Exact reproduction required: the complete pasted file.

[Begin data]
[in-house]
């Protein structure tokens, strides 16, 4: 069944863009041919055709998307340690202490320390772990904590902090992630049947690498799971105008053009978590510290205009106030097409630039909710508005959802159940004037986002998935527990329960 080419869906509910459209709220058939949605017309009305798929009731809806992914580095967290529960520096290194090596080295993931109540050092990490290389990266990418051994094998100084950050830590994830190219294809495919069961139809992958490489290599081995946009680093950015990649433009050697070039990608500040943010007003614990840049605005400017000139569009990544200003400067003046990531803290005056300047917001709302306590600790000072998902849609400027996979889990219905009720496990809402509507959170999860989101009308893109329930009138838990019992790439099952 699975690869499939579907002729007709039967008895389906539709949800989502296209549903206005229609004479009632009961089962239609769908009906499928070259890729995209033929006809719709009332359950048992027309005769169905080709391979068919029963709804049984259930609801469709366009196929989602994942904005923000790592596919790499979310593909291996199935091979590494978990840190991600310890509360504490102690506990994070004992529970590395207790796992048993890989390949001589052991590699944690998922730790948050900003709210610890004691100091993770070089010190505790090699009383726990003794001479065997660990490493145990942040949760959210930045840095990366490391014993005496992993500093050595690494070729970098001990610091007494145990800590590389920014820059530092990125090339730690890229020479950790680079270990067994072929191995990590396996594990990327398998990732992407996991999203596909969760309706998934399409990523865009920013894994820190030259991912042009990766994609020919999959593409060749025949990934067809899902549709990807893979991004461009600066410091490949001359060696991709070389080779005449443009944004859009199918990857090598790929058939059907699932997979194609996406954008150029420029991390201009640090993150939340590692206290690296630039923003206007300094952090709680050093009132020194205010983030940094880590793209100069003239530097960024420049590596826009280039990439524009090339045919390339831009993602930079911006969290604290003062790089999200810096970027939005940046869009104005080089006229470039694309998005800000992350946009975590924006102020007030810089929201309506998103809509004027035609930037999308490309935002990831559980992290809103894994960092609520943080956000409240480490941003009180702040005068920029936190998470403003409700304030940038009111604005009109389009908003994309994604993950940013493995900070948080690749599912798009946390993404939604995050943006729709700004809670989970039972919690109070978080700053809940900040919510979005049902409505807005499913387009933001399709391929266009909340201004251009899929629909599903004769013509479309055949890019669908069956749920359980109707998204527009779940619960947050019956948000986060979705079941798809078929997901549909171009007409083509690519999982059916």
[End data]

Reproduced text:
[in-house]
């Protein structure tokens, strides 16, 4: 069944863009041919055709998307340690202490320390772990904590902090992630049947690498799971105008053009978590510290205009106030097409630039909710508005959802159940004037986002998935527990329960 080419869906509910459209709220058939949605017309009305798929009731809806992914580095967290529960520096290194090596080295993931109540050092990490290389990266990418051994094998100084950050830590994830190219294809495919069961139809992958490489290599081995946009680093950015990649433009050697070039990608500040943010007003614990840049605005400017000139569009990544200003400067003046990531803290005056300047917001709302306590600790000072998902849609400027996979889990219905009720496990809402509507959170999860989101009308893109329930009138838990019992790439099952 699975690869499939579907002729007709039967008895389906539709949800989502296209549903206005229609004479009632009961089962239609769908009906499928070259890729995209033929006809719709009332359950048992027309005769169905080709391979068919029963709804049984259930609801469709366009196929989602994942904005923000790592596919790499979310593909291996199935091979590494978990840190991600310890509360504490102690506990994070004992529970590395207790796992048993890989390949001589052991590699944690998922730790948050900003709210610890004691100091993770070089010190505790090699009383726990003794001479065997660990490493145990942040949760959210930045840095990366490391014993005496992993500093050595690494070729970098001990610091007494145990800590590389920014820059530092990125090339730690890229020479950790680079270990067994072929191995990590396996594990990327398998990732992407996991999203596909969760309706998934399409990523865009920013894994820190030259991912042009990766994609020919999959593409060749025949990934067809899902549709990807893979991004461009600066410091490949001359060696991709070389080779005449443009944004859009199918990857090598790929058939059907699932997979194609996406954008150029420029991390201009640090993150939340590692206290690296630039923003206007300094952090709680050093009132020194205010983030940094880590793209100069003239530097960024420049590596826009280039990439524009090339045919390339831009993602930079911006969290604290003062790089999200810096970027939005940046869009104005080089006229470039694309998005800000992350946009975590924006102020007030810089929201309506998103809509004027035609930037999308490309935002990831559980992290809103894994960092609520943080956000409240480490941003009180702040005068920029936190998470403003409700304030940038009111604005009109389009908003994309994604993950940013493995900070948080690749599912798009946390993404939604995050943006729709700004809670989970039972919690109070978080700053809940900040919510979005049902409505807005499913387009933001399709391929266009909340201004251009899929629909599903004769013509479309055949890019669908069956749920359980109707998204527009779940619960947050019956948000986060979705079941798809078929997901549909171009007409083509690519999982059916």